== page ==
I have been talking a lot about indie publishing lately. Logical since that’s the tack I’ve taken with my novella. There’s not much room for argument that a well written novella can earn out more self-pubbed in e than it would in print. Joe Konrath is putting up pretty convincing numbers that suggest that regular novels stand to earn out considerably more in e if they’re well written and priced cheaply. And big publishing in general has been spending a lot of time showing its ass lately regarding how they are (not) coping with the digital revolution and how little respect they have for readers (without whom they would have no SALES). I’ve been saying a lot that “if this keeps up, I’m just gonna skip traditional and do this on my own.”
Zoe keeps delightedly asking me “Have I corrupted you?”
Sort of. As I told her yesterday, big publishing itself is doing more to convert me than she has. But what she has done is EDUCATE ME.
The prevailing, popular opinion is that New York published books are better than self published books because they have been vetted by a group of professionals and separated out from the dreck. What many people don’t realize about this argument is that it implies that readers are stupid and can’t determine quality for themselves and that these professionals have any kind of training or credentials that make them better at it than the average Joe. And while, yes, based on experience alone, maybe editors and agents do have a better eye than Average Joe, it doesn’t mean they’re right. Look at how many people passed on Harry Potter.
There is also an ENORMOUS misconception that self publishing equals vanity publishing. NOT THE SAME THING.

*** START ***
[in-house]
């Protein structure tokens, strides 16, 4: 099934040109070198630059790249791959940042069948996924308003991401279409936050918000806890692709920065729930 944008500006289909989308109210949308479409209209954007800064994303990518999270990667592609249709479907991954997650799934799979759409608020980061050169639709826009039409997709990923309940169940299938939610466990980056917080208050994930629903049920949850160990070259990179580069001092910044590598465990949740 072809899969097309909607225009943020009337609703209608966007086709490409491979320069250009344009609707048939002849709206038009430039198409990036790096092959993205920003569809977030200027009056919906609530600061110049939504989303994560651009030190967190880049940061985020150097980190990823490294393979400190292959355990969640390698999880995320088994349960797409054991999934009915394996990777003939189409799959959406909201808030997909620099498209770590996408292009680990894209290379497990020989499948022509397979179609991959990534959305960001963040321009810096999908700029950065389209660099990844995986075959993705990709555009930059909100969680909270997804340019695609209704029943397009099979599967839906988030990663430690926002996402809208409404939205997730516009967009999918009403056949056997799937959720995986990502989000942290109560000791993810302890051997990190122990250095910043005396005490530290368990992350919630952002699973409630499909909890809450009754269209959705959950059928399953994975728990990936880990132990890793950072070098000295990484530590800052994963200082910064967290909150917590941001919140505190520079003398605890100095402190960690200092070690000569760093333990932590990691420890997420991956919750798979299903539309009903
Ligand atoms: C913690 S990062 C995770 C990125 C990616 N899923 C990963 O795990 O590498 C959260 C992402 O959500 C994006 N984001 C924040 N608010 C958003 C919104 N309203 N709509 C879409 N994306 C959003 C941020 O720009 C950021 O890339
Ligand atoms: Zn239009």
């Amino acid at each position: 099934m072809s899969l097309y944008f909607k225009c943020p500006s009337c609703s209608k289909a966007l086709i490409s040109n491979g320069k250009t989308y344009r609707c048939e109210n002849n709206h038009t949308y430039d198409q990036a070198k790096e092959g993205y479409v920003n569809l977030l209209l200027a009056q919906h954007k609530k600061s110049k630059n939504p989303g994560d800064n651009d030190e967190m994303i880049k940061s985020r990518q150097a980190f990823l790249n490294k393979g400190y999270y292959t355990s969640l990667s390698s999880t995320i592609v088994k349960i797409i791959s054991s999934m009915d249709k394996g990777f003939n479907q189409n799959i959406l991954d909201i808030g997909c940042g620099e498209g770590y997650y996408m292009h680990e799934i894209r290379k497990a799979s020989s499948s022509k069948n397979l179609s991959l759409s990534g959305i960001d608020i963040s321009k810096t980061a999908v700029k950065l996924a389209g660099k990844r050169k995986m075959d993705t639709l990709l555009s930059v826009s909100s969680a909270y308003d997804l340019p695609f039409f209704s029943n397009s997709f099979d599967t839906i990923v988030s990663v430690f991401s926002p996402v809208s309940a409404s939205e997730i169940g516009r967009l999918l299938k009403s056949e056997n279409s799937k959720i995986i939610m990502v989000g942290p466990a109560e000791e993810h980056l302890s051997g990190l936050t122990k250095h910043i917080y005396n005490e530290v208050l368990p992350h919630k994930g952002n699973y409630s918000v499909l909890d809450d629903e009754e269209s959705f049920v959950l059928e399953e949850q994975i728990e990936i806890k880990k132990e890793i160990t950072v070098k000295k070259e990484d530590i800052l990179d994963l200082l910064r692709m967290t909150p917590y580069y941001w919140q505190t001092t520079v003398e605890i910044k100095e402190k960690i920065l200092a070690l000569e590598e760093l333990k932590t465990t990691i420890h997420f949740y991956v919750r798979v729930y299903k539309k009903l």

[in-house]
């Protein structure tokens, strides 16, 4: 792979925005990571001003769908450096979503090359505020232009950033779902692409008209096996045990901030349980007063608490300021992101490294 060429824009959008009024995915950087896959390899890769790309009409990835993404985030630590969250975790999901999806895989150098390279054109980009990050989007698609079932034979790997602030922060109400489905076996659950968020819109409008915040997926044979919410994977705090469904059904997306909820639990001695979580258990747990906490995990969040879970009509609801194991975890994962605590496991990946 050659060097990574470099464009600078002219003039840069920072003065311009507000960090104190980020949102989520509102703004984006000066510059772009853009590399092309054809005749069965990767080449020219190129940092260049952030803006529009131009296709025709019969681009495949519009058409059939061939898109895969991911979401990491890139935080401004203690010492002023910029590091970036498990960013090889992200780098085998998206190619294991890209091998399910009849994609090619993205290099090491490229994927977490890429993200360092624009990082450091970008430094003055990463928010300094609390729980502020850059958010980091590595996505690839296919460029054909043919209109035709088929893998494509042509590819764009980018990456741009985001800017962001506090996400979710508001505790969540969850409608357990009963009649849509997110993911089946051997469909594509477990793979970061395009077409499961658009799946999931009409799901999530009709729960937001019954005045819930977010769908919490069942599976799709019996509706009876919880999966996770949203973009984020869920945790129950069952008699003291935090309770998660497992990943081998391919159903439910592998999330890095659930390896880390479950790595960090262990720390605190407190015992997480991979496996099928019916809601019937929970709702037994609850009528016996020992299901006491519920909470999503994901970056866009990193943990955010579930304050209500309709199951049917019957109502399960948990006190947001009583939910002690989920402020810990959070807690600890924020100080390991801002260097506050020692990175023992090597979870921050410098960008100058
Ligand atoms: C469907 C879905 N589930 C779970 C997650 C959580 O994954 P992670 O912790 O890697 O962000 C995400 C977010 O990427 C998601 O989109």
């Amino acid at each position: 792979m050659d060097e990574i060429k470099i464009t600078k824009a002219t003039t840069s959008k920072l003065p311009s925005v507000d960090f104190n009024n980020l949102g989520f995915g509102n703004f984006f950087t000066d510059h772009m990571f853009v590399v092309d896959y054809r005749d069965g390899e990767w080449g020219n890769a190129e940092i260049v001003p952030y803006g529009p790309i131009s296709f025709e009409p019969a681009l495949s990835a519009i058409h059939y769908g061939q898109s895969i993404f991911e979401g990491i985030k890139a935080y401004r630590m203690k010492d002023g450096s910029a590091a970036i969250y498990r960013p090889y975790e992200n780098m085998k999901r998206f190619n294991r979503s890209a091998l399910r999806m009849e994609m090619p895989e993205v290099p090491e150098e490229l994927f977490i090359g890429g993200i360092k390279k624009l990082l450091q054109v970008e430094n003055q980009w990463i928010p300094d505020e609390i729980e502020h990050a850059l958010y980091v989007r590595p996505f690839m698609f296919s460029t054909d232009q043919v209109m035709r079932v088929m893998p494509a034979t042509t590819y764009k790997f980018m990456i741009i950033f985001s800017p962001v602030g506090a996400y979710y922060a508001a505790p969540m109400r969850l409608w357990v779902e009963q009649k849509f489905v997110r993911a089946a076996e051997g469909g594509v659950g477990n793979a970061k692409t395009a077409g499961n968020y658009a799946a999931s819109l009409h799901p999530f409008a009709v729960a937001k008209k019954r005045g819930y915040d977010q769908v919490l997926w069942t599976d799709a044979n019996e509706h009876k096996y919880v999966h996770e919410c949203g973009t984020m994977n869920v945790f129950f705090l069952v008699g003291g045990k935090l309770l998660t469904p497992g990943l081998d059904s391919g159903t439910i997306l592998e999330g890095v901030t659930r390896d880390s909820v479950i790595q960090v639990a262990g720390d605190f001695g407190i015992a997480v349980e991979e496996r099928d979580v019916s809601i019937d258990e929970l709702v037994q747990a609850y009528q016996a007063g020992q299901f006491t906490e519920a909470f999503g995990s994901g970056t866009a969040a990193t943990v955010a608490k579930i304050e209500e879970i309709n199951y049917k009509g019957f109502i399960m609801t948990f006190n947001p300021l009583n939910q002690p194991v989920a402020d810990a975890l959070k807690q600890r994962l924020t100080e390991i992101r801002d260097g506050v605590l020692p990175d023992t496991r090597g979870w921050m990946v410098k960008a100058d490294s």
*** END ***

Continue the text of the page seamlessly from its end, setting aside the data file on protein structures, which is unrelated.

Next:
Other than whatever investment you put in your cover, possibly editing, and the price of copyright, it costs nothing more to self publish. It’s not some huge scam investment where some poor, uneducated bumpkin who couldn’t hack it in traditional publishing gets taken in and has their collection of grocery lists published.
Indie publishing is a viable business model wherein, yes, the author takes on all the risk, but there’s very little outlay. If it doesn’t work, you’re not out much. And if it does, you get to keep more of the profits. I mean seriously, if Joe Konrath can make more selling his ebooks at $2.99 than he would get in royalties off a $24 HARDBACK, there’s something seriously wrong with the money side of things in traditional publishing.
I want to MAKE A LIVING doing what I love. Period. It’s very difficult to do that in traditional publishing unless you’re one of the very lucky ones. I read a statistic somewhere that only 20% of published writers actually make a living JUST writing. And a lot of those have spouses who work. That’s one of the reasons my parents encouraged me to get a “real” job. But I don’t want a “real” job. I want writing TO BE my real job. And it’s looking more and more like keeping control of everything and publishing everything myself may be the way to do that in the long run.
It’s a long game either way.
But here’s what I’m looking at. I’m currently writing the novella sequel to Forsaken By Shadow. The next thing in the pipeline is a YA trilogy that will be either novella or short novel length (not sure how long they’ll shake out to be yet). All pretty short stuff because it’s easier to manage shorter stuff while working the three jobs that aren’t going anywhere any time soon. Those projects will easily take up the next year and a half before I even plan to work on the first novel length book in the Mirus series. And then, would you look at that, it coincides with our plan to start a family. Babies = time suck = likely to stick with the short stuff for a while. So potentially for the next…five years or so, I’m planning on sticking with shorter length stuff that traditional publishing isn’t likely to be interested in.
A lot can happen in five years. In that span of time I could easily self publish half a dozen or more novellas or short novels, which would be a pretty decent backlist (which, let’s also point out, is a means of getting a backlist out there MUCH faster than I would in traditional publishing). It is my hope that in that span of time, the passive income stream from my writing will be enough that I can abandon at least all the side jobs, which would (in theory) give me more time to write. I can’t say the average advance that most new writers earn would allow me to do that.
So have I been corrupted? I guess we’re down to a great big “We’ll see.”